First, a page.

Watching Lyme disease-causing microbes move in ticks

Nov 16, 2009

Lyme disease is caused by the microbe Borrelia burgdorferi, which is transmitted to humans from feeding ticks.

Justin Radolf and colleagues, at the University of Connecticut Health Center, Farmington, have now visualized the microbe moving through the feeding tick and determined that it has a biphasic mode of dissemination. These data provide new insight into the transmission process, detailed understanding of which is essential if new methods of preventing human infection with the Lyme disease-causing microbe are to be developed.

In this study, the midguts and salivary glands of ticks before, during, and after feeding were isolated, and the live Borrelia burgdorferi microbes imaged in real time. In the first phase of dissemination, replicating microbes formed networks of nonmotile organisms that moved by adhering to the cells lining the tick midgut. In the second phase of dissemination, the microbes became motile invasive organisms that ultimately entered the salivary glands. These data challenge the conventional viewpoint that Lyme disease-causing are always motile within ticks and that this drives their dissemination.

More information: Live imaging reveals a biphasic mode of dissemination of Borrelia burgdorferi within ticks, view this article at: www.jci.org/articles/view/3940… HnLk45JRxih3aqbS4YCQ

Source: Journal of Clinical Investigation

Explore further: First detailed microscopy evidence of bacteria at the lower size limit of life

add to favorites email to friend print save as pdf

Related Stories

Researchers track Lyme disease spirochetes

Jun 20, 2008

Microbiologists at the University of Calgary have demonstrated the first direct visualization of the dissemination of Borrelia burgdorferi, the bacterium that causes Lyme disease. This real-time, three-dimensional look at ...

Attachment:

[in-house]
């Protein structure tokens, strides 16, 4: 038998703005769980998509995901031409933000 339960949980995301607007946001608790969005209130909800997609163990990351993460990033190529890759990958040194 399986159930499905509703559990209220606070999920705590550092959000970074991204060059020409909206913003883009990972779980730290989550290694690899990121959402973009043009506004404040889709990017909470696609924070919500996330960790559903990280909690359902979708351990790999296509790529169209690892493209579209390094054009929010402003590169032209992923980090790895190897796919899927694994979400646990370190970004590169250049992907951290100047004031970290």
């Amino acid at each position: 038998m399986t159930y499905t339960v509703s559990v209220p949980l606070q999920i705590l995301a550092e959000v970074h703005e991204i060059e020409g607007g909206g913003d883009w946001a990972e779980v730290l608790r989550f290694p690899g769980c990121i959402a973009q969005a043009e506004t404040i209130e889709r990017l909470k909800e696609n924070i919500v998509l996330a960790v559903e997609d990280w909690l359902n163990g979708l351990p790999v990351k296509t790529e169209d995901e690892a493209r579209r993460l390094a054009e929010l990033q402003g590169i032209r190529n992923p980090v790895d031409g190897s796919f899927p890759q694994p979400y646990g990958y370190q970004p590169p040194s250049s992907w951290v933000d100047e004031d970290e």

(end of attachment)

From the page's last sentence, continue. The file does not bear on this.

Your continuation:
Researchers identify cell group key to Lyme disease arthritis

Dec 03, 2008

A research team led by the La Jolla Institute for Allergy & Immunology and Albany Medical College has illuminated the important role of natural killer (NK) T cells in Lyme disease, demonstrating that the once little understood ...

Scientists identify potential key to Lyme disease

Feb 09, 2009

Researchers at UT Southwestern Medical Center have identified a protein that may help give Lyme disease its bite. The findings suggest that the bacterial protein, which aids in transporting the metal manganese, is essential ...

Researchers to study lyme-like illness in Texas

Aug 15, 2008

Tao Lin, D.V.M., and Steven J. Norris, Ph.D., both with the Department of Pathology and Laboratory Medicine at The University of Texas Medical School at Houston, have been named grant recipients of the Norman Hackerman Advanced ...

Recommended for you

Malaria transmission linked to mosquitoes' sexual biology

Feb 26, 2015

Sexual biology may be the key to uncovering why Anopheles mosquitoes are unique in their ability to transmit malaria to humans, according to researchers at Harvard T. H. Chan School of Public Health and University of Per ...

Intermediary neuron acts as synaptic cloaking device

Feb 26, 2015

Neuroscientists believe that the connectome, a map of each and every connection between the millions of neurons in the brain, will provide a blueprint that will allow them to link brain anatomy to brain function. ...

Skeleton of cells controls cell multiplication

Feb 26, 2015

A research team from Instituto Gulbenkian de Ciencia (IGC; Portugal), led by Florence Janody, in collaboration with Nicolas Tapon from London Research Institute (LRI; UK), discovered that the cell's skeleton ...

User comments : 0

Please sign in to add a comment. Registration is free, and takes less than a minute. Read more

Click here to reset your password.
Sign in to get notified via email when new comments are made.